The weight of authority is against the admission of hearsay evidence which is against a penal interest. E. g., Donnelly v. United States, 228 U.S. 243, 33 S. Ct. 449, 57 L. Ed. 820 (1913); Jeffries v. United States, 215 F.2d 225, 15 Alaska 83 (9th Cir. 1954). Many commentators have, however, criticized this rule stating that a statement against penal interests is as inherently reliable as is a statement against pecuniary interests. 5 Wigmore, Evidence (3d Ed.) §§ 1476, 1477; McCormick, Evidence, 549-53; Holmes, J., dissenting in Donnelly v. United States, 228 U.S. 243, 277, 33 S. Ct. 449, 57 L. Ed. 820. The state of California has, by both judicial decision and legislative enactment, provided that statements against penal interest are valid exceptions to the hearsay rule. People v. Spriggs, 60 Cal. 2d 868, 389 P.2d 377, 36 Cal. Rptr. 841 (1964); California Evidence Code, section 1230.2 Assuming, arguendo, that we were to adopt the California rule of admissibility, the trial judge still did not err by refusing to allow the questioned evidence in the case at bar because it was not shown that the hearsay declarant was unavailable as a witness. While the California Supreme Court held in Spriggs that unavailability was not required for admission of the hearsay evidence, the legislature included this requirement in its codification of the rule of this case. California Evidence Code, section 1230. Likewise, Wigmore has stated that unavailability of the declarant is a requirement for the admission of a hearsay declaration against interest. 5 Wigmore, Evidence (3d Ed.) §§ 1455, 1456. Under the circumstances of this case, we see no error on the part of the district court in refusing to admit the offered evidence.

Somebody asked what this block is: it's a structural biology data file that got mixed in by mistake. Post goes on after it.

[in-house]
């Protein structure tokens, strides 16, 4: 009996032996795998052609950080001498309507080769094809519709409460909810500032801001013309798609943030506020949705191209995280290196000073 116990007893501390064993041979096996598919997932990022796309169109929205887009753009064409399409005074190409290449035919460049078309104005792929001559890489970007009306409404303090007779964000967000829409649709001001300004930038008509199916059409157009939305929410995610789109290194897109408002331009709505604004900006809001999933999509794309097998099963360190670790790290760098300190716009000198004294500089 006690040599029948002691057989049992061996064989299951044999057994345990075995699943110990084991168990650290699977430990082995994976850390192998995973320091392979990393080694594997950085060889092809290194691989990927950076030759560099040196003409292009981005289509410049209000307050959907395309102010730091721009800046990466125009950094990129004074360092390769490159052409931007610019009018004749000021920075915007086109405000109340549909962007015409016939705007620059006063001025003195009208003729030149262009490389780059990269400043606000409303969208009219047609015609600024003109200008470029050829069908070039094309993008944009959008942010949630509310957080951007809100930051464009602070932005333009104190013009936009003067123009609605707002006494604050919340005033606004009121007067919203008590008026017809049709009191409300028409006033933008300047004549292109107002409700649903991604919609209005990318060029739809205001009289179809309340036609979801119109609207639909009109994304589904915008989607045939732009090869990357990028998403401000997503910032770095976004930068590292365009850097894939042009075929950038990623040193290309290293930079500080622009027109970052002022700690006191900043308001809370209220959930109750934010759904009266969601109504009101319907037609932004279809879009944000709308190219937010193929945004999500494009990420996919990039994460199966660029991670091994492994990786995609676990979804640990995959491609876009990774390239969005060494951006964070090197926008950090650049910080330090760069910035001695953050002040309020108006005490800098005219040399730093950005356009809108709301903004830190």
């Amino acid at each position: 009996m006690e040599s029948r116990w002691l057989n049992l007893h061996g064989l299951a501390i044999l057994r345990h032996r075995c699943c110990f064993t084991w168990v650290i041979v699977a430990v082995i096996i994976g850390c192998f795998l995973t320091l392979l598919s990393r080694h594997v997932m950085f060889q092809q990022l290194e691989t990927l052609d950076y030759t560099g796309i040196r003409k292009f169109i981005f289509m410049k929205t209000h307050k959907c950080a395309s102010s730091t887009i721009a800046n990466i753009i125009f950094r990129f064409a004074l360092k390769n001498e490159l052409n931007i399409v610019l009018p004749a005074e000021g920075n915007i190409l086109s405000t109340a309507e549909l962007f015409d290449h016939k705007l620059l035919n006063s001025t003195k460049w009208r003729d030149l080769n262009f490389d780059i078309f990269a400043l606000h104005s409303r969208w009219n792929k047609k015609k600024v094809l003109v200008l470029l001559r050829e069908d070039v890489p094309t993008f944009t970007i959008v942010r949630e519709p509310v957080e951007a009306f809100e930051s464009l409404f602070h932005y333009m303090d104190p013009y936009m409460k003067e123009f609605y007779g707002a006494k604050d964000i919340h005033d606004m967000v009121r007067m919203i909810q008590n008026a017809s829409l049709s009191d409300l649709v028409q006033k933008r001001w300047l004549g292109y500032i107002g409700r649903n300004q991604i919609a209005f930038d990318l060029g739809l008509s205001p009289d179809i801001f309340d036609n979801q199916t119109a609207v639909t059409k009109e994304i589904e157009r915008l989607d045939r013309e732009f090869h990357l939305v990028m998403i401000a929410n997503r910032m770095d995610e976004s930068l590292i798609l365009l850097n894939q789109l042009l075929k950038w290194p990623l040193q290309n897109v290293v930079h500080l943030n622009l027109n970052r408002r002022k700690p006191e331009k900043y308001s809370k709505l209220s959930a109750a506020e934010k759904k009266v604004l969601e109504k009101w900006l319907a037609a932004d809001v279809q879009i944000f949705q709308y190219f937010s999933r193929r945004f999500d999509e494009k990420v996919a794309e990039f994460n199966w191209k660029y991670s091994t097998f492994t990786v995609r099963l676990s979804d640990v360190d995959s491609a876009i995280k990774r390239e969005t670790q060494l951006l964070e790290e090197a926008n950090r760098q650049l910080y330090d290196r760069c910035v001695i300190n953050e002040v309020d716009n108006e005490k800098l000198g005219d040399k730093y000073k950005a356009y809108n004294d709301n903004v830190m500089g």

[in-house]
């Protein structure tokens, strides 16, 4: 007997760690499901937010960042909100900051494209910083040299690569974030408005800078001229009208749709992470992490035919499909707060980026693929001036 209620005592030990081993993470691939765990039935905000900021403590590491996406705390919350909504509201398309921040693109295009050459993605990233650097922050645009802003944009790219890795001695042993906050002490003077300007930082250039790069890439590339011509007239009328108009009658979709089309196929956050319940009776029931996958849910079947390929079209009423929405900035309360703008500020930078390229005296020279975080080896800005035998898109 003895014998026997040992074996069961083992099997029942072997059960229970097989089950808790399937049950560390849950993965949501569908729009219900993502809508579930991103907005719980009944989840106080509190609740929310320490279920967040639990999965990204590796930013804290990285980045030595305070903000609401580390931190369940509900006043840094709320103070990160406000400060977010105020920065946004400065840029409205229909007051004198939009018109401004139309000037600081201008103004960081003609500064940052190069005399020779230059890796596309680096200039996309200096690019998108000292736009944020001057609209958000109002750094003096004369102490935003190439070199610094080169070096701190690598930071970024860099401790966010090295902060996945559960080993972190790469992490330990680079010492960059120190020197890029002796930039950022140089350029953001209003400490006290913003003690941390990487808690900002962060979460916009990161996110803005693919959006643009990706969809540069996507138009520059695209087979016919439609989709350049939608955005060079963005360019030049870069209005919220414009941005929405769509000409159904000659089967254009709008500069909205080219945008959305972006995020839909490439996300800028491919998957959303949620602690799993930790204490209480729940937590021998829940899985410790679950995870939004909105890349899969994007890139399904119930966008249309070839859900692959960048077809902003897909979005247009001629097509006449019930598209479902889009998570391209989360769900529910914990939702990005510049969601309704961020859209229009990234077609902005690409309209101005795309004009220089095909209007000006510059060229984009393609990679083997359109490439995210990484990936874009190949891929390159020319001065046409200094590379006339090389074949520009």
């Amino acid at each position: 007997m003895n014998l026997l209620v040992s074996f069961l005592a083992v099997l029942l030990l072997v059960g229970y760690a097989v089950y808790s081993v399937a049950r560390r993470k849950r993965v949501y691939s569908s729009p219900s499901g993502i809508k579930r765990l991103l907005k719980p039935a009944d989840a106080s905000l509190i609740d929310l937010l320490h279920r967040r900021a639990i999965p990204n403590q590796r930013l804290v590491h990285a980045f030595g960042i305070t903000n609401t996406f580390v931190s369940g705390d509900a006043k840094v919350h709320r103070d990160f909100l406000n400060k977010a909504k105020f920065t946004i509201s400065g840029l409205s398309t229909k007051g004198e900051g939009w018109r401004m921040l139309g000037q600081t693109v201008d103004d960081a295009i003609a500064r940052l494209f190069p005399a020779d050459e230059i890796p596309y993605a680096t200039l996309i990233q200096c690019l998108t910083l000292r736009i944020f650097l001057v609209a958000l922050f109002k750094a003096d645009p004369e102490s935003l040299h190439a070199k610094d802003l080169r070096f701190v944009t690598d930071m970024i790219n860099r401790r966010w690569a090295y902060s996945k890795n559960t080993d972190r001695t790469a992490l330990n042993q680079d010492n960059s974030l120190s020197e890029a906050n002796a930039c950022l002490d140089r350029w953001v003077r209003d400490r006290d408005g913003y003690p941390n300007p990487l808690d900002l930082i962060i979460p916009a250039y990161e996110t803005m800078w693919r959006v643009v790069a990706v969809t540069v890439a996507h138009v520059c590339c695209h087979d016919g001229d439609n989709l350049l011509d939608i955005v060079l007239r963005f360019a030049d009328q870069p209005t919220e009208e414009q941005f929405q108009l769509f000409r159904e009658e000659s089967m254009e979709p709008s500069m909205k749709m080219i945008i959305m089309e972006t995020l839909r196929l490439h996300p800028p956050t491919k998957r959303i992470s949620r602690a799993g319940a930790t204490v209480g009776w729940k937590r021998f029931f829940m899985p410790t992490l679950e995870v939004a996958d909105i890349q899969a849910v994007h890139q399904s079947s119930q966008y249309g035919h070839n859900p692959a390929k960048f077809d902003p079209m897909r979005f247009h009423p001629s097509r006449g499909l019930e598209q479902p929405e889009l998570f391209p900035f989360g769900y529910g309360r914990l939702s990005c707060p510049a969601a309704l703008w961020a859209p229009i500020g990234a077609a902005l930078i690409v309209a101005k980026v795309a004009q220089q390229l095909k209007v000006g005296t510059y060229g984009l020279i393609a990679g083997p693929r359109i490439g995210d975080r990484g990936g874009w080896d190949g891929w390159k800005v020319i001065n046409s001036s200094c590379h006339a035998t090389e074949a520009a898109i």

Appellant next contends that the court erred in instructing the jury concerning the language contained in sections 174 and 176a of Title 21 of the United States Code which generally provide that "whenever on trial for a violation of this section the defendant is shown to have or have had possession of the narcotic drug, such possession shall be deemed sufficient evidence to authorize conviction unless the defendant explains the possession to the satisfaction of the jury." Appellant's claim of material variance between this instruction and the indictment is without merit. There is no variance in that 21 U.S.C. §§ 174 and 176a are specifically cited in the title to the indictment as well as in the titles to counts I and II. Nor do we see any other error in the giving of the above instruction. Klepper v. United States, 331 F.2d 694, 702 (9th Cir. 1964); United States v. Armone, 363 F.2d 385 (2d Cir. 1966).
Finally, appellant contends that the provisions of 21 U.S.C. §§ 174 and 176a which deem possession sufficient for conviction unless the defendant explains the same to the satisfaction of the jury are unconstitutional.
This question has been decided adversely to appellant by this court in numerous cases in the past. Juvera v. United States, 378 F.2d 433 (9th Cir. 1967); Brown v. United States, 370 F.2d 874 (9th Cir. 1966); Agobian v. United States, 323 F.2d 693 (9th Cir. 1963).